National Eating Disorders Association

On September 21, NEDA asked Twitter to respond to the question “Does your school have eating disorder resources?” After collecting responses from 405 people, the results showed that the schools of nearly half of these respondents (46%) had no resources in place. The rest of the results were as follows: 14% said “Yes,” 17% said “Very few,” and 23% said “Not sure.”  

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Going back to school can be filled with anxieties. For young adults, anxiety is common as they ready themselves to beginning a new chapter in their lives at a university. However, these concerns double for people with eating disorders because not only are they now faced with changes in their mealtime routines and times that they would go see their treatment team, but going away to school is a major transition. Students with eating disorders may try hard to get the perfect grades and put extra pressures on themselves, unleashing unwanted eating disordered behaviors.

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When our daughter developed an eating disorder at 15, her educational trajectory was suddenly no longer predictable or inevitable.  She stopped completing assignments, and often lay in bed refusing to go to school.  In one year’s time she went from being a straight-A student playing two varsity sports to a student with 21 absences and two incompletes in her 10th grade year.  In addition to making important decisions about our daughter’s health care, we had to rethink her education.

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Truth #1: Many people with eating disorders look healthy, yet may be extremely ill.

Truth #2: Families are not to blame, and can be the patients’ and providers’ best allies in treatment.

Truth #3: An eating disorder diagnosis is a health crisis that disrupts personal and family functioning.

Truth #4: Eating disorders are not choices, but serious biologically influenced illnesses.

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Struggling from an eating disorder is difficult enough without the stigma that it is a feminine disease. Being a male in the world of ED is difficult in different ways; from diagnosis to treatment. Before DSM-V, one of the ‘requirements’ of being diagnosed with anorexia was the absence of your menstrual period. This ‘requirement’ in itself was sexist and fell into the feminine stigma of EDs.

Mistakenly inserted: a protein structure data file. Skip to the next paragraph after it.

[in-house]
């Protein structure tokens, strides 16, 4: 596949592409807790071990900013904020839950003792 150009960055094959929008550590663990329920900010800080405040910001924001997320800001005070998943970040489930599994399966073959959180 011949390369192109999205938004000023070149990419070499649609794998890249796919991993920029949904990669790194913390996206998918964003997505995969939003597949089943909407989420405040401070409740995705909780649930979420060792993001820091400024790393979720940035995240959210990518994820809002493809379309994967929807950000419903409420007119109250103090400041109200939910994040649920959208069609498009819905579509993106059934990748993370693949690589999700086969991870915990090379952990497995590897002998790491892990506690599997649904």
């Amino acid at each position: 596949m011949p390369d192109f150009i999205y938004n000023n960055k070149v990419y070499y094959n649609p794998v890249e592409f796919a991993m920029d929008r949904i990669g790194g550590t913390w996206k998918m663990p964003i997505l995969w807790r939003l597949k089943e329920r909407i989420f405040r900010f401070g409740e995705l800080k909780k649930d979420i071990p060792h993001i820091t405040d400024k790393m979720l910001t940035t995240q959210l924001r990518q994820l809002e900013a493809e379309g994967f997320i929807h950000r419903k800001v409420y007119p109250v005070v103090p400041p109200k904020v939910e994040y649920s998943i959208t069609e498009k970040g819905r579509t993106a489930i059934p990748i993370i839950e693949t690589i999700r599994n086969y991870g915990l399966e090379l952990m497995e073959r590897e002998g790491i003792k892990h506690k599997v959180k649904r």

Today we are working on breaking the old view of eating disorders and having people understand the true nature of these diseases. 

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This week, Time published an online article entitled in its “Ideas” section, “My Mother Told Me I Was Fat, and It Was the Best Thing Ever” in which author Charlotte Alter recounts a conversation her mom had with her at the age of twelve about losing weight.

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Reprinted, with permission, from Judy Avrin of Someday Melissa. Originally posted January 9, 2014

It is with great peace that I share the news that the National Eating Disorders Association (NEDA) is now the exclusive distributor of Someday Melissa.

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The phrase, “Needs Improvement” seems like a fair way to assess the spelling or cursive handwriting skills of an elementary school student. But the body composition of an adolescent child? Perhaps not.

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Last night, Taryn O’Brien, the manager of NEDA’s STAR Program and first Federal Lobby Day, carefully planned the short walk 301 advocates would take from the Hyatt hotel to the Capitol building. This morning, she woke up to rain.

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“I’m Beautiful the Way I Am.” That’s the message at the center of a public education campaign launched by the city of New York this week. The #ImAGirl campaign features NYC girls—not professional models—in a PSA as well as print ads that will appear on subways, buses and kiosks throughout the city.

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